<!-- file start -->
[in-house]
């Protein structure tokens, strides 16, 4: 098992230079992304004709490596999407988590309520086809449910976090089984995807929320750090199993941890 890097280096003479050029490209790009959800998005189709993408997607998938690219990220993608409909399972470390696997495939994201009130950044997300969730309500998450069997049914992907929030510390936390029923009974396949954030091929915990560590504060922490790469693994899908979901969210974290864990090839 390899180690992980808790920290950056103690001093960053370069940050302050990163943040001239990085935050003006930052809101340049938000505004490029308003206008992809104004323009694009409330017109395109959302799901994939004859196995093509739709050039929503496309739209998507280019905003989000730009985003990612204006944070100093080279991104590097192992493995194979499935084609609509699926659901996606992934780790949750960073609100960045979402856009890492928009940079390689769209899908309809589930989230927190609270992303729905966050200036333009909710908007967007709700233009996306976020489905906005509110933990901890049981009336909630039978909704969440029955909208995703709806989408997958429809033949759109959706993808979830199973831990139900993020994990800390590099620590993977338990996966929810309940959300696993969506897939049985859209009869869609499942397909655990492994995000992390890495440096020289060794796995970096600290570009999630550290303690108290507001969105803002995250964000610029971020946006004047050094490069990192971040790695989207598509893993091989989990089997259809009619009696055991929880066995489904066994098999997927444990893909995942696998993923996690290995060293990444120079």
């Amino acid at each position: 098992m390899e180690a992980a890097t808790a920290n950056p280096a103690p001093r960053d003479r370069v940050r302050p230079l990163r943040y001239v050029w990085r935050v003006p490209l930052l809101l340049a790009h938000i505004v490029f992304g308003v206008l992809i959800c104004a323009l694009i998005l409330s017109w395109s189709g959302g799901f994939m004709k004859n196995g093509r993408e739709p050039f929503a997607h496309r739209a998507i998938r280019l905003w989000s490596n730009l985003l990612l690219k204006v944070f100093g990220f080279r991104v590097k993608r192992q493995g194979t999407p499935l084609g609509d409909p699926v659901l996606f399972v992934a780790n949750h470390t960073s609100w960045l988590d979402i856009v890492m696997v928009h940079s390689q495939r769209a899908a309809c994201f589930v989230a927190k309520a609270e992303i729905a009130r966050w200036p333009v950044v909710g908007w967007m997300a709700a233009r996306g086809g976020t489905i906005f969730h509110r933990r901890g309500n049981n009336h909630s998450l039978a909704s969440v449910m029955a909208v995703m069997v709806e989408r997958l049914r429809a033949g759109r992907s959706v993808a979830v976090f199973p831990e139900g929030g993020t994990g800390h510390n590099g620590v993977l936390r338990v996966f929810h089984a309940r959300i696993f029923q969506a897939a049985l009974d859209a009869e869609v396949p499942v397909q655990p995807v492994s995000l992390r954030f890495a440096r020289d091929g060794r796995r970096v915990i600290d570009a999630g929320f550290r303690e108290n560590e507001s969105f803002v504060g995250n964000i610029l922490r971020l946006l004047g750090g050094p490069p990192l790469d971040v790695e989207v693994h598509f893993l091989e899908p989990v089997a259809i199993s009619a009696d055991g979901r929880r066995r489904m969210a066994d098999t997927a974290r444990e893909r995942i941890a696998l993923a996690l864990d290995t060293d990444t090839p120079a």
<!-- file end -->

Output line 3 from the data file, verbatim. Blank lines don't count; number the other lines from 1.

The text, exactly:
């Amino acid at each position: 098992m390899e180690a992980a890097t808790a920290n950056p280096a103690p001093r960053d003479r370069v940050r302050p230079l990163r943040y001239v050029w990085r935050v003006p490209l930052l809101l340049a790009h938000i505004v490029f992304g308003v206008l992809i959800c104004a323009l694009i998005l409330s017109w395109s189709g959302g799901f994939m004709k004859n196995g093509r993408e739709p050039f929503a997607h496309r739209a998507i998938r280019l905003w989000s490596n730009l985003l990612l690219k204006v944070f100093g990220f080279r991104v590097k993608r192992q493995g194979t999407p499935l084609g609509d409909p699926v659901l996606f399972v992934a780790n949750h470390t960073s609100w960045l988590d979402i856009v890492m696997v928009h940079s390689q495939r769209a899908a309809c994201f589930v989230a927190k309520a609270e992303i729905a009130r966050w200036p333009v950044v909710g908007w967007m997300a709700a233009r996306g086809g976020t489905i906005f969730h509110r933990r901890g309500n049981n009336h909630s998450l039978a909704s969440v449910m029955a909208v995703m069997v709806e989408r997958l049914r429809a033949g759109r992907s959706v993808a979830v976090f199973p831990e139900g929030g993020t994990g800390h510390n590099g620590v993977l936390r338990v996966f929810h089984a309940r959300i696993f029923q969506a897939a049985l009974d859209a009869e869609v396949p499942v397909q655990p995807v492994s995000l992390r954030f890495a440096r020289d091929g060794r796995r970096v915990i600290d570009a999630g929320f550290r303690e108290n560590e507001s969105f803002v504060g995250n964000i610029l922490r971020l946006l004047g750090g050094p490069p990192l790469d971040v790695e989207v693994h598509f893993l091989e899908p989990v089997a259809i199993s009619a009696d055991g979901r929880r066995r489904m969210a066994d098999t997927a974290r444990e893909r995942i941890a696998l993923a996690l864990d290995t060293d990444t090839p120079a």